The SBU claimed in September 2000 to have averted an attempt on the life of Russian President Vladimir Putin during his visit to Ukraine and a coup attempt in the provinces, but if this was meant to enhance its status, it had the opposite effect. Subsequently, evident bungling of the murder investigation of Heorhii Gongadze aroused a political storm and President Leonid Kuchma fired the head of the SBU as well as the minister of interior in 2001. From that time on during Kuchma’s presidency, the SBU was increasingly drawn into controversy and its reputation for impartiality suffered. Noteworthy developments included the revelation that a security officer had clandestinely recorded meetings held in President Kuchma’s office, which launched the Gongadze scandal. Then there were charges and countercharges between former and retired law enforcement officials concerning high-level interference in the same case. An SBU officer in Germany claimed that the organization had been ordered to spy on opposition politicians, a charge vehemently denied by the SBU head and President Kuchma. Nonetheless, in 2004, Kuchma issued a decree abolishing the placement of security service personnel in top government institutions: the staff of the Supreme Council of Ukraine, the presidential administration, the Cabinet of Ministers, Procurator-General’s Office, the Council for National Security and Defense (RNBOU), and other central agencies.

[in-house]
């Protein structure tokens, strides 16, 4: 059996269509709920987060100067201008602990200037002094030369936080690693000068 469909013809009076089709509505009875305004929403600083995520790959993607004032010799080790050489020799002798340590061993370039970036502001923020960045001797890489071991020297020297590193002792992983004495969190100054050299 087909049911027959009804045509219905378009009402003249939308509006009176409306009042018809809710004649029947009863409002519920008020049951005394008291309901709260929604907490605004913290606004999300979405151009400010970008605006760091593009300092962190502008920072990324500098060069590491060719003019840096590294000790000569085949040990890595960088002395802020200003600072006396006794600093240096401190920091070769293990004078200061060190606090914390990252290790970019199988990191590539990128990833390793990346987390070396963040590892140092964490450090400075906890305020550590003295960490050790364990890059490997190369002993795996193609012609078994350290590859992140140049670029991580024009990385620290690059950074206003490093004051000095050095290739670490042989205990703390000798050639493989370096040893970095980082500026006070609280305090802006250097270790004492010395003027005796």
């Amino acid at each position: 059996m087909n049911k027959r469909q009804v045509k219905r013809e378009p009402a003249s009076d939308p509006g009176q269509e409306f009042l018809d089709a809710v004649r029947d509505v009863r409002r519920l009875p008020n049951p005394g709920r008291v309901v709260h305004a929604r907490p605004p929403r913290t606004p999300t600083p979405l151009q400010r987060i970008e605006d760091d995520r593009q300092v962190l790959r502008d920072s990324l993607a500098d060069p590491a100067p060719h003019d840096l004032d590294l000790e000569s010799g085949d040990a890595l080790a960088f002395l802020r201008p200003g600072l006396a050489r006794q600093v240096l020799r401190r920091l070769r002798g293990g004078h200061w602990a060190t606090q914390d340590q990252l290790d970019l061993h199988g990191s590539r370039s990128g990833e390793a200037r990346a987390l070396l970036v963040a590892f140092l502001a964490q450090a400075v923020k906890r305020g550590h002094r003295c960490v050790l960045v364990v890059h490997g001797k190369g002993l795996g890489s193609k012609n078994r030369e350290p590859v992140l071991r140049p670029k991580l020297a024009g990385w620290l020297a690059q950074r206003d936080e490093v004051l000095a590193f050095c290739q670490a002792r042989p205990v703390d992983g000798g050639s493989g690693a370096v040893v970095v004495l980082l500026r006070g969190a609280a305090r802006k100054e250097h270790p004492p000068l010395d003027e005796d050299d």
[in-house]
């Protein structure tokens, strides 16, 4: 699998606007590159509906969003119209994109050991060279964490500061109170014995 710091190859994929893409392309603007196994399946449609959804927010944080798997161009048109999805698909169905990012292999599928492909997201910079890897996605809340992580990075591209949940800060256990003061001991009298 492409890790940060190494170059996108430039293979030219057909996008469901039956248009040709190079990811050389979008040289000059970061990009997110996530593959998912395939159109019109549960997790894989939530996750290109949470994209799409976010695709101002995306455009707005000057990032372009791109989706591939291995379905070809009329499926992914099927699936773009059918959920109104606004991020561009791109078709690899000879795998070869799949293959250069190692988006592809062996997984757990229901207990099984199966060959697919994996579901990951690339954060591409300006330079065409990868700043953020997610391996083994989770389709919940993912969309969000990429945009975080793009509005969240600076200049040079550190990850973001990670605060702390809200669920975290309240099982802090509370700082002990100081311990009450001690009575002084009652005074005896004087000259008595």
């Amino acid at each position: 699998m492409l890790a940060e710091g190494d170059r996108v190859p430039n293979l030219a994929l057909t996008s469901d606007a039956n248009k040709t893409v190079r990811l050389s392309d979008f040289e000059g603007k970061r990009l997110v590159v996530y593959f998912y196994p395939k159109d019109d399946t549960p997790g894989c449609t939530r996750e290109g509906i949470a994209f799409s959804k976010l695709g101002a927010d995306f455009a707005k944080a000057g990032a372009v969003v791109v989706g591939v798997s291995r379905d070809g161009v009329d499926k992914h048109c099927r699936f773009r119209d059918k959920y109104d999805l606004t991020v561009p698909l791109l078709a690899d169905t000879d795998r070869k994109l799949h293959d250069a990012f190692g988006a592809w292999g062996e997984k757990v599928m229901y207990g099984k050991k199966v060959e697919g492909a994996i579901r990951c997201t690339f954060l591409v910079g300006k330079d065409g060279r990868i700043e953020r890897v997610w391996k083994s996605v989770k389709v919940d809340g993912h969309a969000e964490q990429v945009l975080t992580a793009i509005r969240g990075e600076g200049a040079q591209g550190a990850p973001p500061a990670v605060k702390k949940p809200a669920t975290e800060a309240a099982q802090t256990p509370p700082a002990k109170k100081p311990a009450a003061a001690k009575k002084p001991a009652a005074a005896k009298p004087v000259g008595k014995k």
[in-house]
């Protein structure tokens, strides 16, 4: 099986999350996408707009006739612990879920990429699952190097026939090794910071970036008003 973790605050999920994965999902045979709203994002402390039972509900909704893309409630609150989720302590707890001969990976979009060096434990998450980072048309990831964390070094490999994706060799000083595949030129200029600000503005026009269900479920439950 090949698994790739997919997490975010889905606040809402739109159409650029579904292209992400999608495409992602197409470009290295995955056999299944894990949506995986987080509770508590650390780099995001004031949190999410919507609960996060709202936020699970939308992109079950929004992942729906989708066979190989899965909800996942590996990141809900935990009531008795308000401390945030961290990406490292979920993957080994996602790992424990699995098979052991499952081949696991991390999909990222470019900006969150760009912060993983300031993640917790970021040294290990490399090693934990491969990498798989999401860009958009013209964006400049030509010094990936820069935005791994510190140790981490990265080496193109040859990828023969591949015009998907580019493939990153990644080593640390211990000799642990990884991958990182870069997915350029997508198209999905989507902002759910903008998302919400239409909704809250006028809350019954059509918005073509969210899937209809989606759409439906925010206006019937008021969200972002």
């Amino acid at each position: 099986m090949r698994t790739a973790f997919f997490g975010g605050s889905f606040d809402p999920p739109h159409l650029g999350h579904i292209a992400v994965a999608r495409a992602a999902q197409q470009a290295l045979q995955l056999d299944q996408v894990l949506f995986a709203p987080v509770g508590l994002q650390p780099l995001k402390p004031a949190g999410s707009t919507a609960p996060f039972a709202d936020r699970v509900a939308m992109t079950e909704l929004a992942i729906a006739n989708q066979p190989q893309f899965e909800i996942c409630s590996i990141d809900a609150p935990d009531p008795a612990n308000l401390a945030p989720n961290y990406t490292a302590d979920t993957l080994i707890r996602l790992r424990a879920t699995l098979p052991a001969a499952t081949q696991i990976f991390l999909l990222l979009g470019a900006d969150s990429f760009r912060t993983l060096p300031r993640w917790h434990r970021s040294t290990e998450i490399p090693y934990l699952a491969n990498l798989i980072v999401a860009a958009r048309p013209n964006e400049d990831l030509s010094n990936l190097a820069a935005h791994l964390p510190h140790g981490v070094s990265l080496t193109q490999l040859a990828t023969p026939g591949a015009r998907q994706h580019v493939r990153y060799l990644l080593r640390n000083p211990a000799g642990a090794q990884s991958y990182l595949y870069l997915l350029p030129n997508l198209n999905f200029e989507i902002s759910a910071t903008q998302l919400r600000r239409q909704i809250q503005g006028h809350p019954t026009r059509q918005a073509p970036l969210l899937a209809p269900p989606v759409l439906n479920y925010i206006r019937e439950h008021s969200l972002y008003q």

From the time of his re-election in 1999, and into his second term in office, it was evident that President Leonid Kuchma was not above using the SBU primarily as a weapon against his political opponents. Thus by infiltrating a far-right nationalist party in 2001, the agency was able to neutralize altogether the otherwise vital ‘Ukraine Without Kuchma’ movement. During the Orange Revolution of 2004, however, despite the authorities’ inclination to clamp down hard on the opposition which was orchestrating the demonstration, the SBU remained largely neutral, perhaps even not unsympathetic to the pro-Yushchenko camp. In the second and third rounds of the 2004 presidential elections the non-obstructive role of the SBU was likely due in part to an agreement for it to adhere to strictly legal activities (arranged with SBU head Ihor Smeshko at a dinner where Viktor Yushchenko was poisoned, and confirmed again later), in part to the pro-Yushchenko sympathies of a significant portion of the officer corps.